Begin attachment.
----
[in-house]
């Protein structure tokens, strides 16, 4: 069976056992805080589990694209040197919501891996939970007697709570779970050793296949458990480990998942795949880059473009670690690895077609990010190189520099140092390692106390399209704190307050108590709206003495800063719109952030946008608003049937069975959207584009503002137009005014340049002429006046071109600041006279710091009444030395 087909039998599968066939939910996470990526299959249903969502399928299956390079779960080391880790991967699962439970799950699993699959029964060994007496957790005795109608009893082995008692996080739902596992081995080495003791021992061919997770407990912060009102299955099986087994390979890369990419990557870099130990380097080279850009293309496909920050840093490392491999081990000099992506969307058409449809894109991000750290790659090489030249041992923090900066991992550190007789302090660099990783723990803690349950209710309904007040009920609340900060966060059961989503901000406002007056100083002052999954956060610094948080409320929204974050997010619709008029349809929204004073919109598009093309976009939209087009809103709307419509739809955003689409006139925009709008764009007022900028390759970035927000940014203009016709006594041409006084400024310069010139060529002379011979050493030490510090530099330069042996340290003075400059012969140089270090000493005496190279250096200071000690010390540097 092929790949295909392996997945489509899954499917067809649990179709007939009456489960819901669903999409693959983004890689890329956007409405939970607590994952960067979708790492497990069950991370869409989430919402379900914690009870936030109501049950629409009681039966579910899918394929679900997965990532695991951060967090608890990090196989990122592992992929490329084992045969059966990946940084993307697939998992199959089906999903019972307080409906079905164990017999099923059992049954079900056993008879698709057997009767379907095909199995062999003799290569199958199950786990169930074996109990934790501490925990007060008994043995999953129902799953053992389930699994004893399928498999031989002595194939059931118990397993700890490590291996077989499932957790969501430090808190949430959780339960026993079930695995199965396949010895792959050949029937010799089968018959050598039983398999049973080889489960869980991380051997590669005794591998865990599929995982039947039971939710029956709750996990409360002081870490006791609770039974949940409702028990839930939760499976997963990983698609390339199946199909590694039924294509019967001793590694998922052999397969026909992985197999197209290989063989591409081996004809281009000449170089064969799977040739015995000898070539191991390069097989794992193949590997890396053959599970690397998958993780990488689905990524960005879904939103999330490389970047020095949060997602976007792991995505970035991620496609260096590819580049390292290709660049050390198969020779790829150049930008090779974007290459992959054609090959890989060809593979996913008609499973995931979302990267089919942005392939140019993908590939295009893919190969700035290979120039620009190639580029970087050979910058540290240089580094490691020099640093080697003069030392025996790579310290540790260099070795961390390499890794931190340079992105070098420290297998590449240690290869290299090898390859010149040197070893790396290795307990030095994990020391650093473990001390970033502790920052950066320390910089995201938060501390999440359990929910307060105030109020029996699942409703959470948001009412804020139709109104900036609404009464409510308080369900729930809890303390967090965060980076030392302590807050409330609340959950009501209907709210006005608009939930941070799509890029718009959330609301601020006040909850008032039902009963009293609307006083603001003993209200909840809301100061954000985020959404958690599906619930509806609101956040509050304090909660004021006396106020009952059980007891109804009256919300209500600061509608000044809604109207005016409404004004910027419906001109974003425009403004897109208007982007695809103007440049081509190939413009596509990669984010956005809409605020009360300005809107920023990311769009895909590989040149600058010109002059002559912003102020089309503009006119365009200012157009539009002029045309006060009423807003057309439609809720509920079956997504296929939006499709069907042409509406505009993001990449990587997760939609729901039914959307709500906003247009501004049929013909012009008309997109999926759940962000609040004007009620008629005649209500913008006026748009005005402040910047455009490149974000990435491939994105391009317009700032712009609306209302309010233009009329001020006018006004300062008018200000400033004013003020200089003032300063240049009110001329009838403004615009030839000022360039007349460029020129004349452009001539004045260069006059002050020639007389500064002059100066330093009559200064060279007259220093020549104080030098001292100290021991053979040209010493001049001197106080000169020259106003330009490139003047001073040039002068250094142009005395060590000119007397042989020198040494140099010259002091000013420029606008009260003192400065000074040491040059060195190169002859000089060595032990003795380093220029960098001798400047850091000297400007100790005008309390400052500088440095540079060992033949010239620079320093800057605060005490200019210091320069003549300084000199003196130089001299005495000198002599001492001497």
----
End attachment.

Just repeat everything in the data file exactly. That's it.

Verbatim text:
[in-house]
């Protein structure tokens, strides 16, 4: 069976056992805080589990694209040197919501891996939970007697709570779970050793296949458990480990998942795949880059473009670690690895077609990010190189520099140092390692106390399209704190307050108590709206003495800063719109952030946008608003049937069975959207584009503002137009005014340049002429006046071109600041006279710091009444030395 087909039998599968066939939910996470990526299959249903969502399928299956390079779960080391880790991967699962439970799950699993699959029964060994007496957790005795109608009893082995008692996080739902596992081995080495003791021992061919997770407990912060009102299955099986087994390979890369990419990557870099130990380097080279850009293309496909920050840093490392491999081990000099992506969307058409449809894109991000750290790659090489030249041992923090900066991992550190007789302090660099990783723990803690349950209710309904007040009920609340900060966060059961989503901000406002007056100083002052999954956060610094948080409320929204974050997010619709008029349809929204004073919109598009093309976009939209087009809103709307419509739809955003689409006139925009709008764009007022900028390759970035927000940014203009016709006594041409006084400024310069010139060529002379011979050493030490510090530099330069042996340290003075400059012969140089270090000493005496190279250096200071000690010390540097 092929790949295909392996997945489509899954499917067809649990179709007939009456489960819901669903999409693959983004890689890329956007409405939970607590994952960067979708790492497990069950991370869409989430919402379900914690009870936030109501049950629409009681039966579910899918394929679900997965990532695991951060967090608890990090196989990122592992992929490329084992045969059966990946940084993307697939998992199959089906999903019972307080409906079905164990017999099923059992049954079900056993008879698709057997009767379907095909199995062999003799290569199958199950786990169930074996109990934790501490925990007060008994043995999953129902799953053992389930699994004893399928498999031989002595194939059931118990397993700890490590291996077989499932957790969501430090808190949430959780339960026993079930695995199965396949010895792959050949029937010799089968018959050598039983398999049973080889489960869980991380051997590669005794591998865990599929995982039947039971939710029956709750996990409360002081870490006791609770039974949940409702028990839930939760499976997963990983698609390339199946199909590694039924294509019967001793590694998922052999397969026909992985197999197209290989063989591409081996004809281009000449170089064969799977040739015995000898070539191991390069097989794992193949590997890396053959599970690397998958993780990488689905990524960005879904939103999330490389970047020095949060997602976007792991995505970035991620496609260096590819580049390292290709660049050390198969020779790829150049930008090779974007290459992959054609090959890989060809593979996913008609499973995931979302990267089919942005392939140019993908590939295009893919190969700035290979120039620009190639580029970087050979910058540290240089580094490691020099640093080697003069030392025996790579310290540790260099070795961390390499890794931190340079992105070098420290297998590449240690290869290299090898390859010149040197070893790396290795307990030095994990020391650093473990001390970033502790920052950066320390910089995201938060501390999440359990929910307060105030109020029996699942409703959470948001009412804020139709109104900036609404009464409510308080369900729930809890303390967090965060980076030392302590807050409330609340959950009501209907709210006005608009939930941070799509890029718009959330609301601020006040909850008032039902009963009293609307006083603001003993209200909840809301100061954000985020959404958690599906619930509806609101956040509050304090909660004021006396106020009952059980007891109804009256919300209500600061509608000044809604109207005016409404004004910027419906001109974003425009403004897109208007982007695809103007440049081509190939413009596509990669984010956005809409605020009360300005809107920023990311769009895909590989040149600058010109002059002559912003102020089309503009006119365009200012157009539009002029045309006060009423807003057309439609809720509920079956997504296929939006499709069907042409509406505009993001990449990587997760939609729901039914959307709500906003247009501004049929013909012009008309997109999926759940962000609040004007009620008629005649209500913008006026748009005005402040910047455009490149974000990435491939994105391009317009700032712009609306209302309010233009009329001020006018006004300062008018200000400033004013003020200089003032300063240049009110001329009838403004615009030839000022360039007349460029020129004349452009001539004045260069006059002050020639007389500064002059100066330093009559200064060279007259220093020549104080030098001292100290021991053979040209010493001049001197106080000169020259106003330009490139003047001073040039002068250094142009005395060590000119007397042989020198040494140099010259002091000013420029606008009260003192400065000074040491040059060195190169002859000089060595032990003795380093220029960098001798400047850091000297400007100790005008309390400052500088440095540079060992033949010239620079320093800057605060005490200019210091320069003549300084000199003196130089001299005495000198002599001492001497």